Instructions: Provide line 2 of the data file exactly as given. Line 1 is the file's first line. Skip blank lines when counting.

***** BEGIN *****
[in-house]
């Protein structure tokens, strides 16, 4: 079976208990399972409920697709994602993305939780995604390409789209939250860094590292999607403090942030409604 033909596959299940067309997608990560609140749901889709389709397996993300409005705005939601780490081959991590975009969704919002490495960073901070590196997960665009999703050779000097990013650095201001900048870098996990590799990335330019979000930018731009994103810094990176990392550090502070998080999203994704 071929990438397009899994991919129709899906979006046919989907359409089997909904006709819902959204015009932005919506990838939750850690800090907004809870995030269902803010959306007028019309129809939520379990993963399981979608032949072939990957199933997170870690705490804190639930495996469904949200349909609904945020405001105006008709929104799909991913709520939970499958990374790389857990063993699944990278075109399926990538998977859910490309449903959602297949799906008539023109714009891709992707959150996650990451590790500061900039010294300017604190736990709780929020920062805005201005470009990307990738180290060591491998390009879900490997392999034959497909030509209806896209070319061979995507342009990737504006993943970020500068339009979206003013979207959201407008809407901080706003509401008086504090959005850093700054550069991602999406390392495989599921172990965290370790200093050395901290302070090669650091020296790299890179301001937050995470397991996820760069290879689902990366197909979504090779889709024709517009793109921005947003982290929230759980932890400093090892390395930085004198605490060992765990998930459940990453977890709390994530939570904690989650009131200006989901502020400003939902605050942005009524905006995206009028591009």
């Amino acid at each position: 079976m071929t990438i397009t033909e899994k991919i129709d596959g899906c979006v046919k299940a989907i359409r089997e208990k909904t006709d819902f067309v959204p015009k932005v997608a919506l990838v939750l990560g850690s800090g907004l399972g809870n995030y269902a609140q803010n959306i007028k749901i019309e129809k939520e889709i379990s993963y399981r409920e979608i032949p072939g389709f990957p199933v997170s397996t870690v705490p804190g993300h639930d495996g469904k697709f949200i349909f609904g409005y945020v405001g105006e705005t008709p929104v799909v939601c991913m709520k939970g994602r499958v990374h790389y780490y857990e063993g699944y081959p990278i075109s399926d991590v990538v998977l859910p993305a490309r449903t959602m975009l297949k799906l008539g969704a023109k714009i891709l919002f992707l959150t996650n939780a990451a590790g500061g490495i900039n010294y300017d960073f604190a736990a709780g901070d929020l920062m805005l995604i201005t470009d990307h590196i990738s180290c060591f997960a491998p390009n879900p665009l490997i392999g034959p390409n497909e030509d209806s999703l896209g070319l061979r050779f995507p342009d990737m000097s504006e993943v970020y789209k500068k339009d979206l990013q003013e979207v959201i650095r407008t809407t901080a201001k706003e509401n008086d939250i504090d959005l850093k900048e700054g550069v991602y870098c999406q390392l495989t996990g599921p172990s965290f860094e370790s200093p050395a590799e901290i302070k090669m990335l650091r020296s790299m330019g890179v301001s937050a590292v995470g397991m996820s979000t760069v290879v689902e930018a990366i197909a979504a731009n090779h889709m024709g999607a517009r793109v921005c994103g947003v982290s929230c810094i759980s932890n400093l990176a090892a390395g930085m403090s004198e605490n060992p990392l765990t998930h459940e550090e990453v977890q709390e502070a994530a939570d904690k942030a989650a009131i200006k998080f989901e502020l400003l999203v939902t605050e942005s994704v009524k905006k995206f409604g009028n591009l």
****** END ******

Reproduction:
């Protein structure tokens, strides 16, 4: 079976208990399972409920697709994602993305939780995604390409789209939250860094590292999607403090942030409604 033909596959299940067309997608990560609140749901889709389709397996993300409005705005939601780490081959991590975009969704919002490495960073901070590196997960665009999703050779000097990013650095201001900048870098996990590799990335330019979000930018731009994103810094990176990392550090502070998080999203994704 071929990438397009899994991919129709899906979006046919989907359409089997909904006709819902959204015009932005919506990838939750850690800090907004809870995030269902803010959306007028019309129809939520379990993963399981979608032949072939990957199933997170870690705490804190639930495996469904949200349909609904945020405001105006008709929104799909991913709520939970499958990374790389857990063993699944990278075109399926990538998977859910490309449903959602297949799906008539023109714009891709992707959150996650990451590790500061900039010294300017604190736990709780929020920062805005201005470009990307990738180290060591491998390009879900490997392999034959497909030509209806896209070319061979995507342009990737504006993943970020500068339009979206003013979207959201407008809407901080706003509401008086504090959005850093700054550069991602999406390392495989599921172990965290370790200093050395901290302070090669650091020296790299890179301001937050995470397991996820760069290879689902990366197909979504090779889709024709517009793109921005947003982290929230759980932890400093090892390395930085004198605490060992765990998930459940990453977890709390994530939570904690989650009131200006989901502020400003939902605050942005009524905006995206009028591009």